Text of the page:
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Proposed 'Pay as You Stay' program would wipe out all penalties, interest and fees on back property

DETROIT - Today, Wayne County Executive Warren C. Evans, Mayor Mike Duggan and Wayne County Treasurer Eric Sabree called on the state legislature to implement a sweeping new approach to assist tens of thousands of Detroiters and Wayne County residents who owe back property taxes avoid foreclosure. The plan builds on steps the City and County have already taken to reduce occupied home foreclosures by 94 percent since 2015.

Draft legislation for the "Pay as You Stay" (PAYS) plan, expected to be introduced this week by Rep. Wendell Byrd (D-Detroit), would help approximately 31,000 Detroit homeowners stay in their homes by dramatically reducing the amount they owe on their back taxes and lowering their monthly payments.

How "Pay as You Stay" works

"Pay as You Stay" is a simple, three-part plan:

  1. Once you enroll, all interest, penalties and fees would be eliminated.
  2. To reduce an undue burden on homeowners, the balance due would be limited to back taxes only or 10% of a home's taxable value - whichever is less.
  3. The remaining balance would be paid back over three years at zero percent interest.

Homeowners who qualify for a full or partial Property Tax Exemption and enroll in future years would be eligible for the program. To be PTE-eligible, a household with 1 person could not make more than $19,303 per year; a household with 4 people could not make more than $28,671.

"Since 2015, we've been able to reduce the number of occupied foreclosures by 94 percent, but far too many Detroiters still are at risk of foreclosure," said Mayor Mike Duggan. "Pay as You Stay" would help more than 31,000 Detroit homeowners stay in their homes by eliminating interest, penalties and fees and making payment plans affordable for those who need them."

"Pay as You Stay" is intended to address the remaining Detroit homeowners at risk of foreclosure by reducing the undue burden many residents face.

"As we look to continue Wayne County's rebuild we need to take more steps to address foreclosures and help residents break the cycle of poverty," said Executive Evans. "Over the long term, we are much better off with people in their homes. This legislation reduces the burden on residents in payment plans and better positions them to avoid foreclosure while providing a more achievable path to home ownership."

Today, homeowners are able to qualify for the Interest Reduction Stipulated Payment Agreement (IRSPA) payment plan. Created and then extended by the Michigan Legislature after lobbying by Mayor Duggan and Treasurer Sabree and his predecessor, the program offers a 5-year term and reduces the interest rate from 18 percent to 6 percent.

However, officials recognize that this payment plan, while far better than previous, still results in monthly payments that can be unaffordable for many Detroit residents. To address this, the PAYS plan would restructure the debt, drop the interest rate to zero percent, greatly reducing the monthly cost and the time it takes to become current from five years to three:

Example #1

Resident Income: $814/month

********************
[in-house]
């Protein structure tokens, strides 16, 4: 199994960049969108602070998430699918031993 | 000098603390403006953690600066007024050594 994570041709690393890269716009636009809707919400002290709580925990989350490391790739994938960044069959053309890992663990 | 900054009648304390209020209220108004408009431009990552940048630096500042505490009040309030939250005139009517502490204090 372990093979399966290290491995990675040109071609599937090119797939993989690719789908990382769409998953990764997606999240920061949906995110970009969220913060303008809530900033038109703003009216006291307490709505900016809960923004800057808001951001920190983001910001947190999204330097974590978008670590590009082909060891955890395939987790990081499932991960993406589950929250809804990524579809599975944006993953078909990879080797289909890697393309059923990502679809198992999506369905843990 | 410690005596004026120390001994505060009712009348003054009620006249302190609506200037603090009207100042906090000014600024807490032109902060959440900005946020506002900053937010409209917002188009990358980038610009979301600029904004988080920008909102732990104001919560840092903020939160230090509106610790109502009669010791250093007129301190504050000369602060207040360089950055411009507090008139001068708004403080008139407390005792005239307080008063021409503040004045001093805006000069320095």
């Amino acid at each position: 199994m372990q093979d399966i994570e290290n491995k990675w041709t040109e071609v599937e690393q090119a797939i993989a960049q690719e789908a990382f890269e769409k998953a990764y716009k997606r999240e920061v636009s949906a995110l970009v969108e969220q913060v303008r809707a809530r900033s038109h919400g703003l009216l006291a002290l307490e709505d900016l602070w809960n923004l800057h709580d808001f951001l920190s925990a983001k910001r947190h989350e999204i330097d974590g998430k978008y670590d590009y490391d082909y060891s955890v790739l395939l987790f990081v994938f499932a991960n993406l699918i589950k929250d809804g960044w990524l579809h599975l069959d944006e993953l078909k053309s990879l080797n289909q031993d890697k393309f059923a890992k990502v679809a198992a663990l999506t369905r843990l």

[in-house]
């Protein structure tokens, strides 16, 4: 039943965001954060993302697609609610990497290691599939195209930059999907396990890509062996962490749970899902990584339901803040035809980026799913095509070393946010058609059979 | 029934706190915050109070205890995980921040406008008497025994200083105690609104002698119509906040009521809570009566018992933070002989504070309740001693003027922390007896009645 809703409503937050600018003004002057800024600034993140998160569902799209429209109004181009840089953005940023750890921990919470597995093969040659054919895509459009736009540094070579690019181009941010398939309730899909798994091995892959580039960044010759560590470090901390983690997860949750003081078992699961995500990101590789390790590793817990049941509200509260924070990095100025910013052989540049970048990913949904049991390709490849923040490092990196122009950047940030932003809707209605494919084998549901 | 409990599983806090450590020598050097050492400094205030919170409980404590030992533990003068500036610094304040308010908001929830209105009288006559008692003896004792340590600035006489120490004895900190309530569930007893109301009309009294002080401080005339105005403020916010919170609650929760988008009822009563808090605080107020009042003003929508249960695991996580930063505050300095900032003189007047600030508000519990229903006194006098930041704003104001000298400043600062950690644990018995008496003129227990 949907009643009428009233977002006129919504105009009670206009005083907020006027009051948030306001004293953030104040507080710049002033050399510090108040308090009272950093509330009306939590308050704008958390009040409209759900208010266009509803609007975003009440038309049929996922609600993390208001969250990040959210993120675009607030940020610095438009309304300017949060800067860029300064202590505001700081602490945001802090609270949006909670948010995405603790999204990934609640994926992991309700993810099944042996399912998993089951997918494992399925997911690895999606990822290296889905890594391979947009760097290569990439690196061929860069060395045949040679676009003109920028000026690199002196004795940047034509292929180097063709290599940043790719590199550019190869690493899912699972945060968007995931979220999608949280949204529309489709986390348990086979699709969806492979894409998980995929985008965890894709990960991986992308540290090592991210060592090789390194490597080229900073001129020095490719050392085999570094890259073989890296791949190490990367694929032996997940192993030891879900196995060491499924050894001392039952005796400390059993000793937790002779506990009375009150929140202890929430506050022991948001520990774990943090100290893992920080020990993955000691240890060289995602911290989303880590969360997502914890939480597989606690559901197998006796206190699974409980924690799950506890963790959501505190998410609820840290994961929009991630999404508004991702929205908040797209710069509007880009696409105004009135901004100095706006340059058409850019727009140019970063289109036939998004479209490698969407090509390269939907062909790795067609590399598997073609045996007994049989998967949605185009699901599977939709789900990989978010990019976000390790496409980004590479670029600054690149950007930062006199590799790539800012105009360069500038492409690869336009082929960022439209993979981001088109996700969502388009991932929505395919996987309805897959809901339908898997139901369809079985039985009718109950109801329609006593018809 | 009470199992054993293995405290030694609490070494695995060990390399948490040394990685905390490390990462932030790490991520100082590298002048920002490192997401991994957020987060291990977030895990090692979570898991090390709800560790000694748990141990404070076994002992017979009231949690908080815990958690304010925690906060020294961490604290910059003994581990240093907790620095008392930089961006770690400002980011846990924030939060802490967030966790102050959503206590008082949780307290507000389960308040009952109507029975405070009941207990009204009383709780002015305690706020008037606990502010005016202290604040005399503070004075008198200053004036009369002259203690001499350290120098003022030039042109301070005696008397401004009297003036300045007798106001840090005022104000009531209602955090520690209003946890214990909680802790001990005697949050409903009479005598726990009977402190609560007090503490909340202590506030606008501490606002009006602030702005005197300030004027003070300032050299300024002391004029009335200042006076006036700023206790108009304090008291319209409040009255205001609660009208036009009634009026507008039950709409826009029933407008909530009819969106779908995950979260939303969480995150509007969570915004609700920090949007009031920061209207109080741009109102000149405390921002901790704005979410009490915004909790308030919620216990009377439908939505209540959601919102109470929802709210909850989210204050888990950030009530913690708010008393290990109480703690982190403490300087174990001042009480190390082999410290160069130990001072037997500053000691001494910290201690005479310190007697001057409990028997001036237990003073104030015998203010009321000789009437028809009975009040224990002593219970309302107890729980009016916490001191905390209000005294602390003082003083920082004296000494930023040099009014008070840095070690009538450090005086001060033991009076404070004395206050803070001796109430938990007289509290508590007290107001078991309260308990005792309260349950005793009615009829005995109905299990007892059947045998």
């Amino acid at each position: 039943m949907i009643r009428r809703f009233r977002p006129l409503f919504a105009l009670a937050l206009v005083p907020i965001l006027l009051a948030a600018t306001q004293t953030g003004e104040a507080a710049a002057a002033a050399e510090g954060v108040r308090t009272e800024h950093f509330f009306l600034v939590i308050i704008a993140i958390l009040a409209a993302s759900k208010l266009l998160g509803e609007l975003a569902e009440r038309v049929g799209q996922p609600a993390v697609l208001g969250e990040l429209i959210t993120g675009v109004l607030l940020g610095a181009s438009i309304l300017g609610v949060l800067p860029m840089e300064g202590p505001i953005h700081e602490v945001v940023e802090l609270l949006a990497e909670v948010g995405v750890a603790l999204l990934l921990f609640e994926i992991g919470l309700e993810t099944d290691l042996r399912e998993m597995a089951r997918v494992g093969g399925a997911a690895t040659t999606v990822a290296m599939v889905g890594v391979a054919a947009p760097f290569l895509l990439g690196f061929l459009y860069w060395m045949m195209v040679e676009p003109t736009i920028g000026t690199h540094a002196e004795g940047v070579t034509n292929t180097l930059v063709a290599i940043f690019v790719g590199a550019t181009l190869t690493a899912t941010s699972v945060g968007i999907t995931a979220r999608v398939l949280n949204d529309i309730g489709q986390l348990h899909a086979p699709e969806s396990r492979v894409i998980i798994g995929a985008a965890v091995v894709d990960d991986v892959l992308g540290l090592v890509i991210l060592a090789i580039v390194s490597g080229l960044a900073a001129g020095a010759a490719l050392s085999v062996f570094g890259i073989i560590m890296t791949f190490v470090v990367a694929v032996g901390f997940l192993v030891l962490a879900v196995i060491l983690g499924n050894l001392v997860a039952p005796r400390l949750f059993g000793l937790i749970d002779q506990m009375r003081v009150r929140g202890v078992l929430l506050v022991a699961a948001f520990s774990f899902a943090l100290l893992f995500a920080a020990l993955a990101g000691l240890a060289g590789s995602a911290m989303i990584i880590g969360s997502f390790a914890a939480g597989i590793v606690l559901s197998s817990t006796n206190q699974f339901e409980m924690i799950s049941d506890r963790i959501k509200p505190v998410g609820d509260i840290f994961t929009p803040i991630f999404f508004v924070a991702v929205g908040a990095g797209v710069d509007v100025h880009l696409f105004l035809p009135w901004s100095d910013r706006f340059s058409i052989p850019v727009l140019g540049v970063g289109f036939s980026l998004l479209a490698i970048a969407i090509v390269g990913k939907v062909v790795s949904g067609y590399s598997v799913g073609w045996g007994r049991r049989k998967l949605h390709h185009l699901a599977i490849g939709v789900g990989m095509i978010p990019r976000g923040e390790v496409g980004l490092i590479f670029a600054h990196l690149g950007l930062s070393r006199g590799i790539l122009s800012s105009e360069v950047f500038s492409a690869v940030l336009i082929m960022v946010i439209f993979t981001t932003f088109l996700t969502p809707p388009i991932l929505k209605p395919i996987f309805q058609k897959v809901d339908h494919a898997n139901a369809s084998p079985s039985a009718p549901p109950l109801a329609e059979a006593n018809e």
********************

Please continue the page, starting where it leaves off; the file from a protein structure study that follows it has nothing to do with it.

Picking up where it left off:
Current Taxable Value: $10,400

Current Tax Debt: $11,700

Current IRSPA: $192/month for 5 years

PAYS Plan: $29/month for three years

Example #2

Resident Income: Poverty Tax Exemption Qualified

Current Taxable Value: $4,971

Current Tax Debt: $990

Current IRSPA: $50/month for 5 years

PAYS Plan: $10/month for three years

The "Pay as You Stay" plan would be administered by the Wayne County Treasurer's Office, and open for enrollment for three years after the program launches.

Approval from Lansing needed to implement plan

The State Legislature will need to act to approve the "Pay as You Stay" plan.

"This proposal is one of many steps being taken in the right direction to help residents be able to afford to stay in their homes," said Rep. Byrd. "It's important that we can retain every resident so we can strengthen our neighborhoods and rebuild our city's population."

Occupied home foreclosures down 94% since 2015; plan will help address remaining homeowners at riskSince 2015, the number of occupied foreclosures in Detroit has dropped by 94 percent, going from 9,111 occupied home foreclosures in 2015 to 514 this year.

The drop is a result of intentional efforts by the City, County and community organizations to keep homeowners in their homes:

  • Payment plans: Led the effort in 2014 to pass HB 5882 to allow delinquent taxpayers to enter into payment plans and avoid foreclosure. 15,000 homeowners signed up in the first year alone.
  • Citywide residential property reassessment: Completed the first citywide residential property reassessment since the 1950s to ensure home assessments are fair and reflect market values. The vast majority of Detroit homeowners saw their property assessments - and property tax bills - drop as a result. Assessments are now based on actual market activity and updated imagery.
  • Make It Home/Right of Refusal: Launched the Make It Home/Right Of Refusal program with the United Community Housing Coalition and Quicken Loans, which allows tenants in non-owner occupied properties to buy back homes at risk of foreclosure for $1,000. Since 2017, 1,142 properties have been removed from the foreclosure auction through this program.
Going door-to-door citywide: Supported Neighbor to Neighbor door-to-door canvassing to every household in Detroit at risk of foreclosure, with the city's Department of Neighborhoods and AmeriCorps VISTA teams recruiting volunteers, knocking on doors and calling residents. 61,029 homes at risk of tax foreclosure were canvassed through this effort.